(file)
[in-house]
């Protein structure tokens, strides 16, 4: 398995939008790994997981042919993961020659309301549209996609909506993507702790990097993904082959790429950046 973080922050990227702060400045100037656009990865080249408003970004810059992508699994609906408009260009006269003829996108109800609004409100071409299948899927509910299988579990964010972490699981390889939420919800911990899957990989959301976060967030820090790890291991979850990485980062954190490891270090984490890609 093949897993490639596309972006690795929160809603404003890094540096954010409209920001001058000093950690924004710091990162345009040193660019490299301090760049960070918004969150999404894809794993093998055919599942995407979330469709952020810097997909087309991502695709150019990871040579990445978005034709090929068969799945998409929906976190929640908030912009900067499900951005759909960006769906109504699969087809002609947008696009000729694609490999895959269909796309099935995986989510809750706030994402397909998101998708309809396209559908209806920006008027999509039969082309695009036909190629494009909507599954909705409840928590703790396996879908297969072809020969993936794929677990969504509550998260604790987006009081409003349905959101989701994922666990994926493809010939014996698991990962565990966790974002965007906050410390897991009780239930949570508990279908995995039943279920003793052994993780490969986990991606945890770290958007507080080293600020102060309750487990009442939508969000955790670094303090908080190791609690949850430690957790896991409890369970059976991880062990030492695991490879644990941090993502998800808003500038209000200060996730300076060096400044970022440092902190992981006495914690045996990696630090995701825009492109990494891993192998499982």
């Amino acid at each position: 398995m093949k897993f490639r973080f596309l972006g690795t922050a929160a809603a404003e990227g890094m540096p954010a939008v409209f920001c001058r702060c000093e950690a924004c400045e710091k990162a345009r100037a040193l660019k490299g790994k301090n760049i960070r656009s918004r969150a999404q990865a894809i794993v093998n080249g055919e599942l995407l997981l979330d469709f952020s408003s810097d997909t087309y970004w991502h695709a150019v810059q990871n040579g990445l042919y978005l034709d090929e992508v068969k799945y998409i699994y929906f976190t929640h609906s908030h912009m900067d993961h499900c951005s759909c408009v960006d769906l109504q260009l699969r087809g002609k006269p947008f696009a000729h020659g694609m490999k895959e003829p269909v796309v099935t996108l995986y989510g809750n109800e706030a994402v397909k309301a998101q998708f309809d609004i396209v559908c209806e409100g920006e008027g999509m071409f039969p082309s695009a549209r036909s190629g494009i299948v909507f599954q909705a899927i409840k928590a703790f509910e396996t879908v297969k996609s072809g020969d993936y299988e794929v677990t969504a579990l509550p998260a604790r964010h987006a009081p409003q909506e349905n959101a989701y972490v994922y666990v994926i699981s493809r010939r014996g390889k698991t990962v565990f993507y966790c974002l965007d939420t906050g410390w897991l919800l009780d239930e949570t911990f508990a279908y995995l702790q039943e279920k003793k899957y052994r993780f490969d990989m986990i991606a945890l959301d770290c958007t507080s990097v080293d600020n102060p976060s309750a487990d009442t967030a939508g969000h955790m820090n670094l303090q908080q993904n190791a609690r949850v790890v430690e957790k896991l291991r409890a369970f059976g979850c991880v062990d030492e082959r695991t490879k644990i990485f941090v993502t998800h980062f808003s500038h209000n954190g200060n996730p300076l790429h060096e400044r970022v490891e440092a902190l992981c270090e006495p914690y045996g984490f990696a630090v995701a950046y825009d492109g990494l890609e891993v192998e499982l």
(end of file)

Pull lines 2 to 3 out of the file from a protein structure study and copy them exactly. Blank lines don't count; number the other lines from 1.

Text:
């Protein structure tokens, strides 16, 4: 398995939008790994997981042919993961020659309301549209996609909506993507702790990097993904082959790429950046 973080922050990227702060400045100037656009990865080249408003970004810059992508699994609906408009260009006269003829996108109800609004409100071409299948899927509910299988579990964010972490699981390889939420919800911990899957990989959301976060967030820090790890291991979850990485980062954190490891270090984490890609 093949897993490639596309972006690795929160809603404003890094540096954010409209920001001058000093950690924004710091990162345009040193660019490299301090760049960070918004969150999404894809794993093998055919599942995407979330469709952020810097997909087309991502695709150019990871040579990445978005034709090929068969799945998409929906976190929640908030912009900067499900951005759909960006769906109504699969087809002609947008696009000729694609490999895959269909796309099935995986989510809750706030994402397909998101998708309809396209559908209806920006008027999509039969082309695009036909190629494009909507599954909705409840928590703790396996879908297969072809020969993936794929677990969504509550998260604790987006009081409003349905959101989701994922666990994926493809010939014996698991990962565990966790974002965007906050410390897991009780239930949570508990279908995995039943279920003793052994993780490969986990991606945890770290958007507080080293600020102060309750487990009442939508969000955790670094303090908080190791609690949850430690957790896991409890369970059976991880062990030492695991490879644990941090993502998800808003500038209000200060996730300076060096400044970022440092902190992981006495914690045996990696630090995701825009492109990494891993192998499982």
């Amino acid at each position: 398995m093949k897993f490639r973080f596309l972006g690795t922050a929160a809603a404003e990227g890094m540096p954010a939008v409209f920001c001058r702060c000093e950690a924004c400045e710091k990162a345009r100037a040193l660019k490299g790994k301090n760049i960070r656009s918004r969150a999404q990865a894809i794993v093998n080249g055919e599942l995407l997981l979330d469709f952020s408003s810097d997909t087309y970004w991502h695709a150019v810059q990871n040579g990445l042919y978005l034709d090929e992508v068969k799945y998409i699994y929906f976190t929640h609906s908030h912009m900067d993961h499900c951005s759909c408009v960006d769906l109504q260009l699969r087809g002609k006269p947008f696009a000729h020659g694609m490999k895959e003829p269909v796309v099935t996108l995986y989510g809750n109800e706030a994402v397909k309301a998101q998708f309809d609004i396209v559908c209806e409100g920006e008027g999509m071409f039969p082309s695009a549209r036909s190629g494009i299948v909507f599954q909705a899927i409840k928590a703790f509910e396996t879908v297969k996609s072809g020969d993936y299988e794929v677990t969504a579990l509550p998260a604790r964010h987006a009081p409003q909506e349905n959101a989701y972490v994922y666990v994926i699981s493809r010939r014996g390889k698991t990962v565990f993507y966790c974002l965007d939420t906050g410390w897991l919800l009780d239930e949570t911990f508990a279908y995995l702790q039943e279920k003793k899957y052994r993780f490969d990989m986990i991606a945890l959301d770290c958007t507080s990097v080293d600020n102060p976060s309750a487990d009442t967030a939508g969000h955790m820090n670094l303090q908080q993904n190791a609690r949850v790890v430690e957790k896991l291991r409890a369970f059976g979850c991880v062990d030492e082959r695991t490879k644990i990485f941090v993502t998800h980062f808003s500038h209000n954190g200060n996730p300076l790429h060096e400044r970022v490891e440092a902190l992981c270090e006495p914690y045996g984490f990696a630090v995701a950046y825009d492109g990494l890609e891993v192998e499982l």